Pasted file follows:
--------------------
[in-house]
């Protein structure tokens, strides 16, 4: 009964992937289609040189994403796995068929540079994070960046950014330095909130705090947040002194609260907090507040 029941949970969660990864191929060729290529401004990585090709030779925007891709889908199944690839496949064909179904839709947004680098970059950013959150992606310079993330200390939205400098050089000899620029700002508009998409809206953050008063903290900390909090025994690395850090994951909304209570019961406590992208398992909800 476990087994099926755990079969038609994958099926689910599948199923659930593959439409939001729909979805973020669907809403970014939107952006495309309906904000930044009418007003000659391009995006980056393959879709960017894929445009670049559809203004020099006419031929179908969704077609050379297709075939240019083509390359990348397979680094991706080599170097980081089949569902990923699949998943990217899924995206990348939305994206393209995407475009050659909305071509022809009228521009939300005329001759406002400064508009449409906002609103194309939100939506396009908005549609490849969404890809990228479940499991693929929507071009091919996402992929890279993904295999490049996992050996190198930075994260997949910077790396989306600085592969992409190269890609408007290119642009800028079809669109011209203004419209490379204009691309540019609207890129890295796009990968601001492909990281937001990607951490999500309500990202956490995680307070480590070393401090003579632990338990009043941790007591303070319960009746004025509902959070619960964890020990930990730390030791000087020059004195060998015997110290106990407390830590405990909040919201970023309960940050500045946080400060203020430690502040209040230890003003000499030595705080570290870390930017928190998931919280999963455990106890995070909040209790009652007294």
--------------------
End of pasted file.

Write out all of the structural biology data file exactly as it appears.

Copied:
[in-house]
């Protein structure tokens, strides 16, 4: 009964992937289609040189994403796995068929540079994070960046950014330095909130705090947040002194609260907090507040 029941949970969660990864191929060729290529401004990585090709030779925007891709889908199944690839496949064909179904839709947004680098970059950013959150992606310079993330200390939205400098050089000899620029700002508009998409809206953050008063903290900390909090025994690395850090994951909304209570019961406590992208398992909800 476990087994099926755990079969038609994958099926689910599948199923659930593959439409939001729909979805973020669907809403970014939107952006495309309906904000930044009418007003000659391009995006980056393959879709960017894929445009670049559809203004020099006419031929179908969704077609050379297709075939240019083509390359990348397979680094991706080599170097980081089949569902990923699949998943990217899924995206990348939305994206393209995407475009050659909305071509022809009228521009939300005329001759406002400064508009449409906002609103194309939100939506396009908005549609490849969404890809990228479940499991693929929507071009091919996402992929890279993904295999490049996992050996190198930075994260997949910077790396989306600085592969992409190269890609408007290119642009800028079809669109011209203004419209490379204009691309540019609207890129890295796009990968601001492909990281937001990607951490999500309500990202956490995680307070480590070393401090003579632990338990009043941790007591303070319960009746004025509902959070619960964890020990930990730390030791000087020059004195060998015997110290106990407390830590405990909040919201970023309960940050500045946080400060203020430690502040209040230890003003000499030595705080570290870390930017928190998931919280999963455990106890995070909040209790009652007294």